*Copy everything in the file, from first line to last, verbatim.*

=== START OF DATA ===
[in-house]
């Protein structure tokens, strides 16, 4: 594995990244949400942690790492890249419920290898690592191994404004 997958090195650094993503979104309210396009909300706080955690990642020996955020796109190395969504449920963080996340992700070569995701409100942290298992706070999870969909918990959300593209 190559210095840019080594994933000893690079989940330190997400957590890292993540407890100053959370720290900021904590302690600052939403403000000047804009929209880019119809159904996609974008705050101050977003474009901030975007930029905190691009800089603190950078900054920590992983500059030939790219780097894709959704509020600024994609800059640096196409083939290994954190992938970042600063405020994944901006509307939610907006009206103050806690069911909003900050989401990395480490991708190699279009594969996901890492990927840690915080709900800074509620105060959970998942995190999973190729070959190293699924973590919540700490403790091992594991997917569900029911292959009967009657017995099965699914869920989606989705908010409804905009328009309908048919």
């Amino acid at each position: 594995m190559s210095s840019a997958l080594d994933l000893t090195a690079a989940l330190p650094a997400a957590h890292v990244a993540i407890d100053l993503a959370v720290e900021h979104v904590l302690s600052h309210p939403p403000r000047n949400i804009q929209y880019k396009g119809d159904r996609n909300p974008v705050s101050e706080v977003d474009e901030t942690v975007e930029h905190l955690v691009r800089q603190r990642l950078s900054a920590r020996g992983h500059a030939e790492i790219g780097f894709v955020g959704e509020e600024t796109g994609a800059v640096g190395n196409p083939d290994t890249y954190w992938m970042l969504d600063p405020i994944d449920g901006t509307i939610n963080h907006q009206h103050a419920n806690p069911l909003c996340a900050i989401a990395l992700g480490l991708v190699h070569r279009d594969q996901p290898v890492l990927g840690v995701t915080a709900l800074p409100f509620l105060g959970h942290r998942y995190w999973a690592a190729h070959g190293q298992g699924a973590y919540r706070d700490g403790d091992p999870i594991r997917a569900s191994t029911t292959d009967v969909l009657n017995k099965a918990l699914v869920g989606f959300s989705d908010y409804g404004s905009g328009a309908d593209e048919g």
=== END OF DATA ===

[in-house]
């Protein structure tokens, strides 16, 4: 594995990244949400942690790492890249419920290898690592191994404004 997958090195650094993503979104309210396009909300706080955690990642020996955020796109190395969504449920963080996340992700070569995701409100942290298992706070999870969909918990959300593209 190559210095840019080594994933000893690079989940330190997400957590890292993540407890100053959370720290900021904590302690600052939403403000000047804009929209880019119809159904996609974008705050101050977003474009901030975007930029905190691009800089603190950078900054920590992983500059030939790219780097894709959704509020600024994609800059640096196409083939290994954190992938970042600063405020994944901006509307939610907006009206103050806690069911909003900050989401990395480490991708190699279009594969996901890492990927840690915080709900800074509620105060959970998942995190999973190729070959190293699924973590919540700490403790091992594991997917569900029911292959009967009657017995099965699914869920989606989705908010409804905009328009309908048919």
């Amino acid at each position: 594995m190559s210095s840019a997958l080594d994933l000893t090195a690079a989940l330190p650094a997400a957590h890292v990244a993540i407890d100053l993503a959370v720290e900021h979104v904590l302690s600052h309210p939403p403000r000047n949400i804009q929209y880019k396009g119809d159904r996609n909300p974008v705050s101050e706080v977003d474009e901030t942690v975007e930029h905190l955690v691009r800089q603190r990642l950078s900054a920590r020996g992983h500059a030939e790492i790219g780097f894709v955020g959704e509020e600024t796109g994609a800059v640096g190395n196409p083939d290994t890249y954190w992938m970042l969504d600063p405020i994944d449920g901006t509307i939610n963080h907006q009206h103050a419920n806690p069911l909003c996340a900050i989401a990395l992700g480490l991708v190699h070569r279009d594969q996901p290898v890492l990927g840690v995701t915080a709900l800074p409100f509620l105060g959970h942290r998942y995190w999973a690592a190729h070959g190293q298992g699924a973590y919540r706070d700490g403790d091992p999870i594991r997917a569900s191994t029911t292959d009967v969909l009657n017995k099965a918990l699914v869920g989606f959300s989705d908010y409804g404004s905009g328009a309908d593209e048919g």